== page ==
Now, a question: do you think, if I was wearing a light or brightly colored jilbab, I’d be more visible in the post-Fajr darkness?
I think I would.
Nocturnal “Hot Pursuit” of a husband by his loving wife
The second hadith which indicates that A’ishah, the wife of Allah’s messenger ﷺ wore a black outer garment when she stepped out, is a lengthy one, which describes how she followed him out once at night, and later on, he asked her this:
قَالَ : فَأَنْتِ السَّوَادُ الَّذِي رَأَيْتُ أَمَامِي
“He said: ‘So you were the black shape that I saw in front of me?'”
The word used by the Prophet to refer to A’ishah, “السَّوَادُ”, means ‘black’.
Had A’ishah been wearing another color, he would not have seen her as a ‘black’ shape, but rather, the color of her garment would have been obvious to him during the darkness of the night, as light colors stick out when it is dark outside. And Allah knows best.
Lastly, I want to point out two interesting words that A’ishah used to describe her garments whilst narrating the above long hadith, in which she followed her husband out at night in secret:
وَجَعَلْتُ دِرْعِي فِي رَأْسِي وَاخْتَمَرْتُ وَتَقَنَّعْتُ إِزَارِي
“I covered my head, put on my veil, and tightened my waist-wrapper..”
She was in a hurry to follow him, yet, despite it being dark outside, she put on her head-covering (khimar) and her outer garment (izar) first. These are two of the words that were mentioned in the meaning of the word “jilbab“! Allahu Akbar! 🙂
She also uses the word “دِرْعِي“, a word which means ‘my shield’, and mentions putting it “in her head” (فِي رَأْسِي) before saying that she put on her khimar (اخْتَمَرْتُ). Perhaps the دِرْعِ is a hat of sorts, that helped keep her khimar in place, like the small, tight hat (topi) many ladies wear under their headscarves nowadays, to keep it in place? Allah knows best.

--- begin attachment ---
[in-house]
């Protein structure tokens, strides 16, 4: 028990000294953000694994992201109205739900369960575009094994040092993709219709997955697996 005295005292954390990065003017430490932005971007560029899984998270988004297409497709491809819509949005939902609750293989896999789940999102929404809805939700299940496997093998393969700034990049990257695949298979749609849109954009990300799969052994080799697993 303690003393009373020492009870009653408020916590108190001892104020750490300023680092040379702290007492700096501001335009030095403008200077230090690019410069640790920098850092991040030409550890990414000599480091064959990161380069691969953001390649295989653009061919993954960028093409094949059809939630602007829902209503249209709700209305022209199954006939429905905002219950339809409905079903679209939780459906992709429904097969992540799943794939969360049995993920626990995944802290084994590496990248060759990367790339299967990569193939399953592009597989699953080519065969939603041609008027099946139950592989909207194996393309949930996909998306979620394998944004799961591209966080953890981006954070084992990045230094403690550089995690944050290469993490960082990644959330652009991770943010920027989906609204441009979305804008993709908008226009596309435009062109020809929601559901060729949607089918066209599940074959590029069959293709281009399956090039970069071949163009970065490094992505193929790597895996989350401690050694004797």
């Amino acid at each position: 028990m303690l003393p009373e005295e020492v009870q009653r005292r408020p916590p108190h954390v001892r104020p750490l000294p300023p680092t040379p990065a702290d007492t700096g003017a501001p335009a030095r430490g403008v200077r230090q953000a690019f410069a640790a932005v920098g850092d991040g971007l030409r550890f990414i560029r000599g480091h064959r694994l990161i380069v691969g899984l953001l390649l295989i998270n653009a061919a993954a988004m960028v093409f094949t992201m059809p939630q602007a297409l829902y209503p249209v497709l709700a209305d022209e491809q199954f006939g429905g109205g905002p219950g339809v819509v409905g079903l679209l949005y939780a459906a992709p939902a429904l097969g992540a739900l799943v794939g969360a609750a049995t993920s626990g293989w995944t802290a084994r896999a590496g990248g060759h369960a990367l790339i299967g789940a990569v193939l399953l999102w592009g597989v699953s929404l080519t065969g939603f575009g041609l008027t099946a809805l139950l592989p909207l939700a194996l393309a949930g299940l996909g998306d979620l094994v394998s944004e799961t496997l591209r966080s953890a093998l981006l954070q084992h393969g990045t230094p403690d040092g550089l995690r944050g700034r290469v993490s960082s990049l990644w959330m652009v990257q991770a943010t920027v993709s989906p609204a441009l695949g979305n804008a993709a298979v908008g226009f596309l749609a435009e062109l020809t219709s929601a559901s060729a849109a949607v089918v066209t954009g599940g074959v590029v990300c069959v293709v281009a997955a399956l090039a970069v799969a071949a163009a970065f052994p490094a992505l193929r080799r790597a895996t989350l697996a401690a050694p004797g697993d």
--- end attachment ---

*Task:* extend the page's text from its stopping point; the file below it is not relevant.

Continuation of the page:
Isn’t it fun to analyze the Arabic words used in the Quran and ahadith to gain knowledge about that particular kind of ladies’ fashion that pleases Allah the most? 🙂
It is for me.
Also, before I finish, I want to point out that another word is indirectly mentioned in the above hadith!
A’ishah mentions ‘being masked’ with her izar (robe or wrapper), using the word “تَقَنَّعْتُ”, which is formed from the same root letters that form the word “مِقنَعَة” (miqna’ah) that I came across in Lane’s lexicon whilst reading up the meaning of the word jilbab.
Last but not least, the names of two garments worn by Allah’s messenger have also been mentioned at the start of this narration, using the Arabic words ridaa (cloak) (رِدَاءَهُ – ‘his cloak‘), and izar (wrapper) (بَسَطَ طَرَفَ إِزَارِهِ – ‘he spread the corner of his wrapper‘).
When the Messenger of Allah thought A’ishah was asleep, and he quietly started to go outside, A’ishah mentions that he put his ridaa on.
And Allah knows best.
Female Companions wouldn’t leave their homes, even on `Eid, if they didn’t have a Jilbab to wear
وَحَدَّثَنَا عَمْرٌو النَّاقِدُ، حَدَّثَنَا عِيسَى بْنُ يُونُسَ، حَدَّثَنَا هِشَامٌ، عَنْ حَفْصَةَ بِنْتِ، سِيرِينَ عَنْ أُمِّ عَطِيَّةَ، قَالَتْ أَمَرَنَا رَسُولُ اللَّهِ صلى الله عليه وسلم أَنْ نُخْرِجَهُنَّ فِي الْفِطْرِ وَالأَضْحَى الْعَوَاتِقَ وَالْحُيَّضَ وَذَوَاتِ الْخُدُورِ فَأَمَّا الْحُيَّضُ فَيَعْتَزِلْنَ الصَّلاَةَ وَيَشْهَدْنَ الْخَيْرَ وَدَعْوَةَ الْمُسْلِمِينَ . قُلْتُ يَا رَسُولَ اللَّهِ إِحْدَانَا لاَ يَكُونُ لَهَا جِلْبَابٌ قَالَ: لِتُلْبِسْهَا أُخْتُهَا مِنْ جِلْبَابِهَا
Umm ‘Atiyya reported: “The Messenger of Allah (ﷺ) commanded us to bring out on ‘Eid-ul-Fitr and ‘Eid-ul-Adha young women, menstruating women and purdah-observing ladies, menstruating women kept back from prayer, but participated in goodness and supplication of the Muslims. I said: “Messenger of Allah, one of us does not have an outer garment.” He said: “Let her sister cover her with her outer garment.”” [Sahih Muslim]